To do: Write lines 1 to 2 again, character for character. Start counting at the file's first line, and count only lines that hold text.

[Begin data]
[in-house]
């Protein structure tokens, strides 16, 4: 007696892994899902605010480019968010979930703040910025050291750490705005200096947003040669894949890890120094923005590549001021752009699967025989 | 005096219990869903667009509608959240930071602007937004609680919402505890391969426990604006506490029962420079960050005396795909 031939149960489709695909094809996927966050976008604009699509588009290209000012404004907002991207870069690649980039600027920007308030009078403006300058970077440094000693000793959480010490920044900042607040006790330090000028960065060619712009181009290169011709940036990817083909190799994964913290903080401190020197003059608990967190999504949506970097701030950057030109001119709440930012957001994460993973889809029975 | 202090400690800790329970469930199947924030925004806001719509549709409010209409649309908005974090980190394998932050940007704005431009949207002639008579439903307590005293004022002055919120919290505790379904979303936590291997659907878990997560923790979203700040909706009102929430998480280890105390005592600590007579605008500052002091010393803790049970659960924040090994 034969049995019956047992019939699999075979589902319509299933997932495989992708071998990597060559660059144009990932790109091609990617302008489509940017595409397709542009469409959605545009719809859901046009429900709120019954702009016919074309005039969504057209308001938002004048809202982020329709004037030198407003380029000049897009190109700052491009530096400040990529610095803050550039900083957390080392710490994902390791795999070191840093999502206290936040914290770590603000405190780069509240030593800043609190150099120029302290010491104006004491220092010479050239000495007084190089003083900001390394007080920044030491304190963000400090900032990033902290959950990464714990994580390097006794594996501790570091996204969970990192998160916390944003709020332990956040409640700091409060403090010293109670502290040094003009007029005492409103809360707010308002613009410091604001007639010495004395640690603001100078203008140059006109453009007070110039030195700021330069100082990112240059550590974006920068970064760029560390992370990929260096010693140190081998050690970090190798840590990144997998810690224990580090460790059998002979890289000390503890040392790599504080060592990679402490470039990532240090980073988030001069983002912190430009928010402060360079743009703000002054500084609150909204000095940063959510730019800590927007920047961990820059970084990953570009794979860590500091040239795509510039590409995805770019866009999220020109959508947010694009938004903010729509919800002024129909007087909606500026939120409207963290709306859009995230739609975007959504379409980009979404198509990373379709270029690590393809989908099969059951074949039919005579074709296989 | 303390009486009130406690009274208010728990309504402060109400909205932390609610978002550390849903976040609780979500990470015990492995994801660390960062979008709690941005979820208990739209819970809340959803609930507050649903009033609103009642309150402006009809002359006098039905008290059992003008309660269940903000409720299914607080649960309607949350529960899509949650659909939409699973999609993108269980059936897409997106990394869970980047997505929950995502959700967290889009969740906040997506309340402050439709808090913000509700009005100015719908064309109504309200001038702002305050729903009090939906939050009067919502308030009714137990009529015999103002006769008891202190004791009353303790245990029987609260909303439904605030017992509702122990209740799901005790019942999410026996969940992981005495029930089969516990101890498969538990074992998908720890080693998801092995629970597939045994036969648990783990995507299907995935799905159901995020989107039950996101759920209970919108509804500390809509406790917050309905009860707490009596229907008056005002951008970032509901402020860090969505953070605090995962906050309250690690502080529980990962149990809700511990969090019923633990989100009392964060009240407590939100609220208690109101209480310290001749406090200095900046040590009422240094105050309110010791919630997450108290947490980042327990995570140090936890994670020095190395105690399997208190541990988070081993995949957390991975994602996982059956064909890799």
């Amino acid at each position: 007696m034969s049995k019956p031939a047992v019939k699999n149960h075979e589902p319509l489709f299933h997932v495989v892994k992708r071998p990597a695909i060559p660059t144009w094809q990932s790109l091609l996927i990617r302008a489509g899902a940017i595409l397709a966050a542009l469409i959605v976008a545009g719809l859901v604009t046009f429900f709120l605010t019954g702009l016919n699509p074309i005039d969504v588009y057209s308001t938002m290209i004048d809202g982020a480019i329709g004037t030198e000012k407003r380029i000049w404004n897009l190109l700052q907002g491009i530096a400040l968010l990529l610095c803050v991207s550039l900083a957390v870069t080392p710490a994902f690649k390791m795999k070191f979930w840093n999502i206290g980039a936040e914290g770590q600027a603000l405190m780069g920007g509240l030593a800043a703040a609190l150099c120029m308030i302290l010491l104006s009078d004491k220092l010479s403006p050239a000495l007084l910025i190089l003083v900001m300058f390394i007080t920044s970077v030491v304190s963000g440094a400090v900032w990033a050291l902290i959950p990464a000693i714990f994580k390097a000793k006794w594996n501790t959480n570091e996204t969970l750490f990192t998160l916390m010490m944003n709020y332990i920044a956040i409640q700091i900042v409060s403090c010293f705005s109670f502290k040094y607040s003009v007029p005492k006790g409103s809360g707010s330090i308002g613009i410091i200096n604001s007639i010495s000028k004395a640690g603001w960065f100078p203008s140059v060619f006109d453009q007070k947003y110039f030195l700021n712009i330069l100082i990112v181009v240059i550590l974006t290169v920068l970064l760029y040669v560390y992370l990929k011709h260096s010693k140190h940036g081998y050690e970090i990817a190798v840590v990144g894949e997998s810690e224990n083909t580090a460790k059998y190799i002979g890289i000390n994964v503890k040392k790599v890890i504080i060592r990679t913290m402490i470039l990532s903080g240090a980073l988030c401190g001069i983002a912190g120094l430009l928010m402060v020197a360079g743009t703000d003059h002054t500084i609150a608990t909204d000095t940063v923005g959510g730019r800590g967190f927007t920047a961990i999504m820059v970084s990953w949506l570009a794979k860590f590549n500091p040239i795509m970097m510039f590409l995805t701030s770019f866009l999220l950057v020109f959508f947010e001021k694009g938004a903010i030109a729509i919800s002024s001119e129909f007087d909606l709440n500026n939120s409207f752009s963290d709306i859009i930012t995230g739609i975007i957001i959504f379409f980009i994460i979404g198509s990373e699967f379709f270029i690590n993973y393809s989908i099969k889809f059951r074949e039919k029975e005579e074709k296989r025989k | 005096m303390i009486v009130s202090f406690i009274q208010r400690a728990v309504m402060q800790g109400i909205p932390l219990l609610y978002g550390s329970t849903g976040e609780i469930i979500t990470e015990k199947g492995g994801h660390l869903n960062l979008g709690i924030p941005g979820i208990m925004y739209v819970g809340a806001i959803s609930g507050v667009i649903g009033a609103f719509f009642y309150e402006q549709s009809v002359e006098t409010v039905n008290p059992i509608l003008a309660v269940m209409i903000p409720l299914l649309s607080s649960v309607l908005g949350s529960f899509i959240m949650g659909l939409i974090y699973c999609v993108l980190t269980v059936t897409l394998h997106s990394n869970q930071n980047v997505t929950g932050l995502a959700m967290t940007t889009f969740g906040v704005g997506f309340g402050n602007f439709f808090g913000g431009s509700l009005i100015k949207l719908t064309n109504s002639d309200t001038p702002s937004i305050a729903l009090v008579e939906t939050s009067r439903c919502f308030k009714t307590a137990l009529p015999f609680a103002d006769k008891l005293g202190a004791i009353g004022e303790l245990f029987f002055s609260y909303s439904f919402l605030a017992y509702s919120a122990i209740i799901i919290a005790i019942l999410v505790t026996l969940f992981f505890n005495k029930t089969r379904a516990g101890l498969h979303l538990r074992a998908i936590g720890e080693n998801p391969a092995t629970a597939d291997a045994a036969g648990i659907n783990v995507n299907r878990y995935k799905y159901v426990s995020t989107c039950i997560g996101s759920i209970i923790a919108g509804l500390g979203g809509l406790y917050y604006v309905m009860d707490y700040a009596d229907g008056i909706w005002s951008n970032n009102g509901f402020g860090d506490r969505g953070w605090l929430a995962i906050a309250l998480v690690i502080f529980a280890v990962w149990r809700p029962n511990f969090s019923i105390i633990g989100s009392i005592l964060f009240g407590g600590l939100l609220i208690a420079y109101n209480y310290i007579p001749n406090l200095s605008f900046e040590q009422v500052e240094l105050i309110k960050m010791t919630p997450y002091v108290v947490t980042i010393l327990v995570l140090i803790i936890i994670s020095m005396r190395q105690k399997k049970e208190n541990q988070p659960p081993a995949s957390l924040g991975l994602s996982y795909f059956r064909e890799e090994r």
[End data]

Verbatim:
[in-house]
């Protein structure tokens, strides 16, 4: 007696892994899902605010480019968010979930703040910025050291750490705005200096947003040669894949890890120094923005590549001021752009699967025989 | 005096219990869903667009509608959240930071602007937004609680919402505890391969426990604006506490029962420079960050005396795909 031939149960489709695909094809996927966050976008604009699509588009290209000012404004907002991207870069690649980039600027920007308030009078403006300058970077440094000693000793959480010490920044900042607040006790330090000028960065060619712009181009290169011709940036990817083909190799994964913290903080401190020197003059608990967190999504949506970097701030950057030109001119709440930012957001994460993973889809029975 | 202090400690800790329970469930199947924030925004806001719509549709409010209409649309908005974090980190394998932050940007704005431009949207002639008579439903307590005293004022002055919120919290505790379904979303936590291997659907878990997560923790979203700040909706009102929430998480280890105390005592600590007579605008500052002091010393803790049970659960924040090994 034969049995019956047992019939699999075979589902319509299933997932495989992708071998990597060559660059144009990932790109091609990617302008489509940017595409397709542009469409959605545009719809859901046009429900709120019954702009016919074309005039969504057209308001938002004048809202982020329709004037030198407003380029000049897009190109700052491009530096400040990529610095803050550039900083957390080392710490994902390791795999070191840093999502206290936040914290770590603000405190780069509240030593800043609190150099120029302290010491104006004491220092010479050239000495007084190089003083900001390394007080920044030491304190963000400090900032990033902290959950990464714990994580390097006794594996501790570091996204969970990192998160916390944003709020332990956040409640700091409060403090010293109670502290040094003009007029005492409103809360707010308002613009410091604001007639010495004395640690603001100078203008140059006109453009007070110039030195700021330069100082990112240059550590974006920068970064760029560390992370990929260096010693140190081998050690970090190798840590990144997998810690224990580090460790059998002979890289000390503890040392790599504080060592990679402490470039990532240090980073988030001069983002912190430009928010402060360079743009703000002054500084609150909204000095940063959510730019800590927007920047961990820059970084990953570009794979860590500091040239795509510039590409995805770019866009999220020109959508947010694009938004903010729509919800002024129909007087909606500026939120409207963290709306859009995230739609975007959504379409980009979404198509990373379709270029690590393809989908099969059951074949039919005579074709296989 | 303390009486009130406690009274208010728990309504402060109400909205932390609610978002550390849903976040609780979500990470015990492995994801660390960062979008709690941005979820208990739209819970809340959803609930507050649903009033609103009642309150402006009809002359006098039905008290059992003008309660269940903000409720299914607080649960309607949350529960899509949650659909939409699973999609993108269980059936897409997106990394869970980047997505929950995502959700967290889009969740906040997506309340402050439709808090913000509700009005100015719908064309109504309200001038702002305050729903009090939906939050009067919502308030009714137990009529015999103002006769008891202190004791009353303790245990029987609260909303439904605030017992509702122990209740799901005790019942999410026996969940992981005495029930089969516990101890498969538990074992998908720890080693998801092995629970597939045994036969648990783990995507299907995935799905159901995020989107039950996101759920209970919108509804500390809509406790917050309905009860707490009596229907008056005002951008970032509901402020860090969505953070605090995962906050309250690690502080529980990962149990809700511990969090019923633990989100009392964060009240407590939100609220208690109101209480310290001749406090200095900046040590009422240094105050309110010791919630997450108290947490980042327990995570140090936890994670020095190395105690399997208190541990988070081993995949957390991975994602996982059956064909890799």